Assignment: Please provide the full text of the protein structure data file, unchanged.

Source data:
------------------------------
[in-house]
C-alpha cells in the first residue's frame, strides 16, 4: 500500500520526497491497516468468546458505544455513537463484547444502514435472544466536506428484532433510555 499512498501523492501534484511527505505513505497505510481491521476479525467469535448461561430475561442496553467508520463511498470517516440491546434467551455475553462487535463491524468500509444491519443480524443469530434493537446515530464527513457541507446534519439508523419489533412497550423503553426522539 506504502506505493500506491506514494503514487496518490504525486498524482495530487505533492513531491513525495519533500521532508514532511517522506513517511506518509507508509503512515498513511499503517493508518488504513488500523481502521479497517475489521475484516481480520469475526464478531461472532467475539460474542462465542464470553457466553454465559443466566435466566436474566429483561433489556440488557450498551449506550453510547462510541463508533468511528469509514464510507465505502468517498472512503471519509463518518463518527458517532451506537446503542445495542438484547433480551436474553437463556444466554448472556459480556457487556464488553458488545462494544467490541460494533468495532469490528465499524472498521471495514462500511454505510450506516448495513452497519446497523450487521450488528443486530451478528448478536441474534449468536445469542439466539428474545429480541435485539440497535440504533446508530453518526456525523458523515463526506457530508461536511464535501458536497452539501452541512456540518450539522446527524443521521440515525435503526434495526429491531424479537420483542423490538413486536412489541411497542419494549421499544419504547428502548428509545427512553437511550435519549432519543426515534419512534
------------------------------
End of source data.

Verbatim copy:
[in-house]
C-alpha cells in the first residue's frame, strides 16, 4: 500500500520526497491497516468468546458505544455513537463484547444502514435472544466536506428484532433510555 499512498501523492501534484511527505505513505497505510481491521476479525467469535448461561430475561442496553467508520463511498470517516440491546434467551455475553462487535463491524468500509444491519443480524443469530434493537446515530464527513457541507446534519439508523419489533412497550423503553426522539 506504502506505493500506491506514494503514487496518490504525486498524482495530487505533492513531491513525495519533500521532508514532511517522506513517511506518509507508509503512515498513511499503517493508518488504513488500523481502521479497517475489521475484516481480520469475526464478531461472532467475539460474542462465542464470553457466553454465559443466566435466566436474566429483561433489556440488557450498551449506550453510547462510541463508533468511528469509514464510507465505502468517498472512503471519509463518518463518527458517532451506537446503542445495542438484547433480551436474553437463556444466554448472556459480556457487556464488553458488545462494544467490541460494533468495532469490528465499524472498521471495514462500511454505510450506516448495513452497519446497523450487521450488528443486530451478528448478536441474534449468536445469542439466539428474545429480541435485539440497535440504533446508530453518526456525523458523515463526506457530508461536511464535501458536497452539501452541512456540518450539522446527524443521521440515525435503526434495526429491531424479537420483542423490538413486536412489541411497542419494549421499544419504547428502548428509545427512553437511550435519549432519543426515534419512534